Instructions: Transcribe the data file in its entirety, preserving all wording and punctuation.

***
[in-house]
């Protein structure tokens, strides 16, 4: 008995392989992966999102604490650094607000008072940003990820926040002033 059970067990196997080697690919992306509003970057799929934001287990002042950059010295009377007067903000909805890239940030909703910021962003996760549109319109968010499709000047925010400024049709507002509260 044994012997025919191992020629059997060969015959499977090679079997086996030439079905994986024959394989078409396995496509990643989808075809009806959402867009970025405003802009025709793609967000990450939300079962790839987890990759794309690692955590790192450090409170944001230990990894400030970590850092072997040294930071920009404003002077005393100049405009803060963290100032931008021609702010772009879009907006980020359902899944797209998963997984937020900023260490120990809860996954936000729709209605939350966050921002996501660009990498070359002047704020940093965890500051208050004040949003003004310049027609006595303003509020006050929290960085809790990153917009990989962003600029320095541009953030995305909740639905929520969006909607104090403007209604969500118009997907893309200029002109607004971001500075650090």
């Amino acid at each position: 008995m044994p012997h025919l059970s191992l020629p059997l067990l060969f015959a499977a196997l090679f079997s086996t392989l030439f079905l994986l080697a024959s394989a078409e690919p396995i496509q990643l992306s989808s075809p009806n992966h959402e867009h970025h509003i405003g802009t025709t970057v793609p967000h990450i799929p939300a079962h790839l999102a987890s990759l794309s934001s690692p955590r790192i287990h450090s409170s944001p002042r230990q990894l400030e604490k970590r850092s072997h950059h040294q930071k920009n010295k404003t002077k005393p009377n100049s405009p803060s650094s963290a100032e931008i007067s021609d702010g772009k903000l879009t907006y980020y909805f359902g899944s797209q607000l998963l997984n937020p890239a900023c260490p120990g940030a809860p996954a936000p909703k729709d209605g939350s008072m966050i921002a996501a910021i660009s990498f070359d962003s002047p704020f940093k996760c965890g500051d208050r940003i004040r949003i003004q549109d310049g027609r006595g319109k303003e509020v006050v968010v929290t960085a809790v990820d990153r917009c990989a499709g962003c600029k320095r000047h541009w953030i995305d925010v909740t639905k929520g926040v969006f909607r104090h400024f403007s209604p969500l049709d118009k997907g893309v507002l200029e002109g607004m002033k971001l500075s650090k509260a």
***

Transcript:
[in-house]
């Protein structure tokens, strides 16, 4: 008995392989992966999102604490650094607000008072940003990820926040002033 059970067990196997080697690919992306509003970057799929934001287990002042950059010295009377007067903000909805890239940030909703910021962003996760549109319109968010499709000047925010400024049709507002509260 044994012997025919191992020629059997060969015959499977090679079997086996030439079905994986024959394989078409396995496509990643989808075809009806959402867009970025405003802009025709793609967000990450939300079962790839987890990759794309690692955590790192450090409170944001230990990894400030970590850092072997040294930071920009404003002077005393100049405009803060963290100032931008021609702010772009879009907006980020359902899944797209998963997984937020900023260490120990809860996954936000729709209605939350966050921002996501660009990498070359002047704020940093965890500051208050004040949003003004310049027609006595303003509020006050929290960085809790990153917009990989962003600029320095541009953030995305909740639905929520969006909607104090403007209604969500118009997907893309200029002109607004971001500075650090």
């Amino acid at each position: 008995m044994p012997h025919l059970s191992l020629p059997l067990l060969f015959a499977a196997l090679f079997s086996t392989l030439f079905l994986l080697a024959s394989a078409e690919p396995i496509q990643l992306s989808s075809p009806n992966h959402e867009h970025h509003i405003g802009t025709t970057v793609p967000h990450i799929p939300a079962h790839l999102a987890s990759l794309s934001s690692p955590r790192i287990h450090s409170s944001p002042r230990q990894l400030e604490k970590r850092s072997h950059h040294q930071k920009n010295k404003t002077k005393p009377n100049s405009p803060s650094s963290a100032e931008i007067s021609d702010g772009k903000l879009t907006y980020y909805f359902g899944s797209q607000l998963l997984n937020p890239a900023c260490p120990g940030a809860p996954a936000p909703k729709d209605g939350s008072m966050i921002a996501a910021i660009s990498f070359d962003s002047p704020f940093k996760c965890g500051d208050r940003i004040r949003i003004q549109d310049g027609r006595g319109k303003e509020v006050v968010v929290t960085a809790v990820d990153r917009c990989a499709g962003c600029k320095r000047h541009w953030i995305d925010v909740t639905k929520g926040v969006f909607r104090h400024f403007s209604p969500l049709d118009k997907g893309v507002l200029e002109g607004m002033k971001l500075s650090k509260a």